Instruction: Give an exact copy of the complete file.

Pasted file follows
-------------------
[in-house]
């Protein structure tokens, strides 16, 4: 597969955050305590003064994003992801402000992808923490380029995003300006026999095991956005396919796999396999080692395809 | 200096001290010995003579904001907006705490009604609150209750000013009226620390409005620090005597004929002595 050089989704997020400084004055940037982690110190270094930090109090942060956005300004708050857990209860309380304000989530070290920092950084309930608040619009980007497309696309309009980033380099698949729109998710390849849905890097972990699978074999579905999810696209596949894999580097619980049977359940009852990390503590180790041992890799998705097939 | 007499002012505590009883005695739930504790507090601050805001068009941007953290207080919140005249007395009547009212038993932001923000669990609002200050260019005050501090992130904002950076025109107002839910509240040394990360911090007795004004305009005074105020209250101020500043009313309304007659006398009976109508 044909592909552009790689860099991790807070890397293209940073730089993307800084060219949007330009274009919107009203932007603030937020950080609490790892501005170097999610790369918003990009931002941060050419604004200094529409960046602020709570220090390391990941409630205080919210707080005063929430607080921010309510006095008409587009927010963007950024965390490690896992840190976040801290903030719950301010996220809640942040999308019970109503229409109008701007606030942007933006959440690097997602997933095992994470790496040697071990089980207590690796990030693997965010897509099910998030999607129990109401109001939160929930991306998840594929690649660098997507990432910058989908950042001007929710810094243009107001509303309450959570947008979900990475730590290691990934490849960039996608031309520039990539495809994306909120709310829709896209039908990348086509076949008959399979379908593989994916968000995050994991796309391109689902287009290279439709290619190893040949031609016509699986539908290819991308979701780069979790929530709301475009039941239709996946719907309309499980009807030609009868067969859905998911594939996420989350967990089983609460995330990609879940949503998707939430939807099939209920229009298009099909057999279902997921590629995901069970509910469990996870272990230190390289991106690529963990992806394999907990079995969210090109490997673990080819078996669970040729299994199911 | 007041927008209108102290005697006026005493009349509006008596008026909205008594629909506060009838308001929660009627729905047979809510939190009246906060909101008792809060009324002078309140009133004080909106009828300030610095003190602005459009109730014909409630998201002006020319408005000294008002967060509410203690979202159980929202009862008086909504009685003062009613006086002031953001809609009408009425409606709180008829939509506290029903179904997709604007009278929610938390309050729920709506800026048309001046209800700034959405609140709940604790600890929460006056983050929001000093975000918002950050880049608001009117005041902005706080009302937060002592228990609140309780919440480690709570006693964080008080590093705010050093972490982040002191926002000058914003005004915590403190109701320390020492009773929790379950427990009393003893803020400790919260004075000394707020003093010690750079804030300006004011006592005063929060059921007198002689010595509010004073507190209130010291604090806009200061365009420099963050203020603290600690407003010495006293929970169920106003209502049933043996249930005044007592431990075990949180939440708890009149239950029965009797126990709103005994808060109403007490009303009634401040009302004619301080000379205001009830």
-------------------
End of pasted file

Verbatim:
[in-house]
């Protein structure tokens, strides 16, 4: 597969955050305590003064994003992801402000992808923490380029995003300006026999095991956005396919796999396999080692395809 | 200096001290010995003579904001907006705490009604609150209750000013009226620390409005620090005597004929002595 050089989704997020400084004055940037982690110190270094930090109090942060956005300004708050857990209860309380304000989530070290920092950084309930608040619009980007497309696309309009980033380099698949729109998710390849849905890097972990699978074999579905999810696209596949894999580097619980049977359940009852990390503590180790041992890799998705097939 | 007499002012505590009883005695739930504790507090601050805001068009941007953290207080919140005249007395009547009212038993932001923000669990609002200050260019005050501090992130904002950076025109107002839910509240040394990360911090007795004004305009005074105020209250101020500043009313309304007659006398009976109508 044909592909552009790689860099991790807070890397293209940073730089993307800084060219949007330009274009919107009203932007603030937020950080609490790892501005170097999610790369918003990009931002941060050419604004200094529409960046602020709570220090390391990941409630205080919210707080005063929430607080921010309510006095008409587009927010963007950024965390490690896992840190976040801290903030719950301010996220809640942040999308019970109503229409109008701007606030942007933006959440690097997602997933095992994470790496040697071990089980207590690796990030693997965010897509099910998030999607129990109401109001939160929930991306998840594929690649660098997507990432910058989908950042001007929710810094243009107001509303309450959570947008979900990475730590290691990934490849960039996608031309520039990539495809994306909120709310829709896209039908990348086509076949008959399979379908593989994916968000995050994991796309391109689902287009290279439709290619190893040949031609016509699986539908290819991308979701780069979790929530709301475009039941239709996946719907309309499980009807030609009868067969859905998911594939996420989350967990089983609460995330990609879940949503998707939430939807099939209920229009298009099909057999279902997921590629995901069970509910469990996870272990230190390289991106690529963990992806394999907990079995969210090109490997673990080819078996669970040729299994199911 | 007041927008209108102290005697006026005493009349509006008596008026909205008594629909506060009838308001929660009627729905047979809510939190009246906060909101008792809060009324002078309140009133004080909106009828300030610095003190602005459009109730014909409630998201002006020319408005000294008002967060509410203690979202159980929202009862008086909504009685003062009613006086002031953001809609009408009425409606709180008829939509506290029903179904997709604007009278929610938390309050729920709506800026048309001046209800700034959405609140709940604790600890929460006056983050929001000093975000918002950050880049608001009117005041902005706080009302937060002592228990609140309780919440480690709570006693964080008080590093705010050093972490982040002191926002000058914003005004915590403190109701320390020492009773929790379950427990009393003893803020400790919260004075000394707020003093010690750079804030300006004011006592005063929060059921007198002689010595509010004073507190209130010291604090806009200061365009420099963050203020603290600690407003010495006293929970169920106003209502049933043996249930005044007592431990075990949180939440708890009149239950029965009797126990709103005994808060109403007490009303009634401040009302004619301080000379205001009830």